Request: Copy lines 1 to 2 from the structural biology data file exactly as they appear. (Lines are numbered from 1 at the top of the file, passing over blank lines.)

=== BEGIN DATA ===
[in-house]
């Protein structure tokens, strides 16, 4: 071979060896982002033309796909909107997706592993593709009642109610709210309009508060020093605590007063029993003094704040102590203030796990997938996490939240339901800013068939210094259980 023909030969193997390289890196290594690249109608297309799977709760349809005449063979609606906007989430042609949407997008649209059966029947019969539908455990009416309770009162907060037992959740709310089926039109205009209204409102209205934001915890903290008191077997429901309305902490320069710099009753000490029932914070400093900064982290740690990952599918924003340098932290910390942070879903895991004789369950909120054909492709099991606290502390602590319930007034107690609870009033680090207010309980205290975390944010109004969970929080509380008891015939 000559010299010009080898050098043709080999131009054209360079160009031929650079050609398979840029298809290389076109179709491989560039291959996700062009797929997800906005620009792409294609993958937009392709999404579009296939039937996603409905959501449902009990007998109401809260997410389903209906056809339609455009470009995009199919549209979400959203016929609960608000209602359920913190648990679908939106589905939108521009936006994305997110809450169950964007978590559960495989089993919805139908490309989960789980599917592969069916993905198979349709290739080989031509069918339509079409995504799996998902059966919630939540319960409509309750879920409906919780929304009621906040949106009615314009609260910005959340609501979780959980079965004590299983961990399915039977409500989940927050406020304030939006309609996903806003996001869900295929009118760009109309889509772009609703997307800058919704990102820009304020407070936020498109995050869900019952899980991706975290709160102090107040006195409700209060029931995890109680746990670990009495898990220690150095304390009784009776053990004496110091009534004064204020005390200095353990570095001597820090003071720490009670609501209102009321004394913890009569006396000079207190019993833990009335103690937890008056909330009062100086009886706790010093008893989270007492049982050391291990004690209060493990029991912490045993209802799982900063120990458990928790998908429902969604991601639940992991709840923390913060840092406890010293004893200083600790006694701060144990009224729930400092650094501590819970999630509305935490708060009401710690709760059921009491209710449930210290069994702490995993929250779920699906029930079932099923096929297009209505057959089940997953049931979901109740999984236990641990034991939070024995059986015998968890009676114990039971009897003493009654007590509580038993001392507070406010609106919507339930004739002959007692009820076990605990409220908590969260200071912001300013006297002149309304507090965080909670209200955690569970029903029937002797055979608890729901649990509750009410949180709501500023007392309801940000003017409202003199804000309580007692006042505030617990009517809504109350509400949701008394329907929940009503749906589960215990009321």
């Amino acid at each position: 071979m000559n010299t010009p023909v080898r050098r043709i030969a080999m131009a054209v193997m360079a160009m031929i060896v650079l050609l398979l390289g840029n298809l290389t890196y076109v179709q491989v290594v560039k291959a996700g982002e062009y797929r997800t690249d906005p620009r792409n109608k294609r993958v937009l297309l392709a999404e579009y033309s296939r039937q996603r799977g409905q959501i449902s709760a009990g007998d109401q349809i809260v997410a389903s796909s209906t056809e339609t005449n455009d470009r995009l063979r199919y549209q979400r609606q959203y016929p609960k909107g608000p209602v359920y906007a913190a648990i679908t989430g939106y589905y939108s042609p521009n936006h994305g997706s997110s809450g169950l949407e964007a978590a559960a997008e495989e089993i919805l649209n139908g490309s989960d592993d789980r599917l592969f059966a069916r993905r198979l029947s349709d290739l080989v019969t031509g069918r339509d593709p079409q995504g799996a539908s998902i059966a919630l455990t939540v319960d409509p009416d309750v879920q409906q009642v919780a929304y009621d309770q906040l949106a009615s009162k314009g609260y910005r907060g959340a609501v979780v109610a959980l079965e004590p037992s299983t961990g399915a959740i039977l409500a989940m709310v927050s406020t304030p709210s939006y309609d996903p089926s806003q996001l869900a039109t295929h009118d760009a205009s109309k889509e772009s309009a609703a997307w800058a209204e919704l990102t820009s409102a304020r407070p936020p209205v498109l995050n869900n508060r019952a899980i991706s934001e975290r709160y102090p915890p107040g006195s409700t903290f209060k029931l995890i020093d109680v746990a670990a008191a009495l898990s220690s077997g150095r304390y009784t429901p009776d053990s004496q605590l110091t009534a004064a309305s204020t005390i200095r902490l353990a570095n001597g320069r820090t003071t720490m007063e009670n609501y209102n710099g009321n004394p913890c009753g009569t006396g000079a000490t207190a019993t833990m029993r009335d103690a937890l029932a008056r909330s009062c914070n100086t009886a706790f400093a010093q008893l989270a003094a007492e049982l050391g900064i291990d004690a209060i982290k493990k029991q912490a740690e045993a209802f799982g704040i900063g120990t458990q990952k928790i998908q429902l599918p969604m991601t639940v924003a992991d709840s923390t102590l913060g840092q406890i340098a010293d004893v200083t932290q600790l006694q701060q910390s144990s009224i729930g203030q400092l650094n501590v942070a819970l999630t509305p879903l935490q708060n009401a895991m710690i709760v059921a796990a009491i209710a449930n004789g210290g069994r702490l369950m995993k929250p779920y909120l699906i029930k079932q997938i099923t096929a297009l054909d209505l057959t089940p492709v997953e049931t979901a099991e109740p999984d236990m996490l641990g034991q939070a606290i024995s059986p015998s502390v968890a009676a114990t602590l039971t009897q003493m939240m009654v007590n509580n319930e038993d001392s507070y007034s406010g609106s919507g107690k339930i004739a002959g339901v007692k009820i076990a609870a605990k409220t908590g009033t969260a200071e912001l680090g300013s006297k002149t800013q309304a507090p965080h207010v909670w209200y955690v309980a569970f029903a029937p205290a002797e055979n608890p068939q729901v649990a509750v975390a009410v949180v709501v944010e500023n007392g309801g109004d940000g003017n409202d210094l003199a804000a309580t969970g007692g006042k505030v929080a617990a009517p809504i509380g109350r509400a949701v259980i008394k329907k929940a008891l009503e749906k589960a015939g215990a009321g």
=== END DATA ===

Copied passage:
[in-house]
């Protein structure tokens, strides 16, 4: 071979060896982002033309796909909107997706592993593709009642109610709210309009508060020093605590007063029993003094704040102590203030796990997938996490939240339901800013068939210094259980 023909030969193997390289890196290594690249109608297309799977709760349809005449063979609606906007989430042609949407997008649209059966029947019969539908455990009416309770009162907060037992959740709310089926039109205009209204409102209205934001915890903290008191077997429901309305902490320069710099009753000490029932914070400093900064982290740690990952599918924003340098932290910390942070879903895991004789369950909120054909492709099991606290502390602590319930007034107690609870009033680090207010309980205290975390944010109004969970929080509380008891015939 000559010299010009080898050098043709080999131009054209360079160009031929650079050609398979840029298809290389076109179709491989560039291959996700062009797929997800906005620009792409294609993958937009392709999404579009296939039937996603409905959501449902009990007998109401809260997410389903209906056809339609455009470009995009199919549209979400959203016929609960608000209602359920913190648990679908939106589905939108521009936006994305997110809450169950964007978590559960495989089993919805139908490309989960789980599917592969069916993905198979349709290739080989031509069918339509079409995504799996998902059966919630939540319960409509309750879920409906919780929304009621906040949106009615314009609260910005959340609501979780959980079965004590299983961990399915039977409500989940927050406020304030939006309609996903806003996001869900295929009118760009109309889509772009609703997307800058919704990102820009304020407070936020498109995050869900019952899980991706975290709160102090107040006195409700209060029931995890109680746990670990009495898990220690150095304390009784009776053990004496110091009534004064204020005390200095353990570095001597820090003071720490009670609501209102009321004394913890009569006396000079207190019993833990009335103690937890008056909330009062100086009886706790010093008893989270007492049982050391291990004690209060493990029991912490045993209802799982900063120990458990928790998908429902969604991601639940992991709840923390913060840092406890010293004893200083600790006694701060144990009224729930400092650094501590819970999630509305935490708060009401710690709760059921009491209710449930210290069994702490995993929250779920699906029930079932099923096929297009209505057959089940997953049931979901109740999984236990641990034991939070024995059986015998968890009676114990039971009897003493009654007590509580038993001392507070406010609106919507339930004739002959007692009820076990605990409220908590969260200071912001300013006297002149309304507090965080909670209200955690569970029903029937002797055979608890729901649990509750009410949180709501500023007392309801940000003017409202003199804000309580007692006042505030617990009517809504109350509400949701008394329907929940009503749906589960215990009321």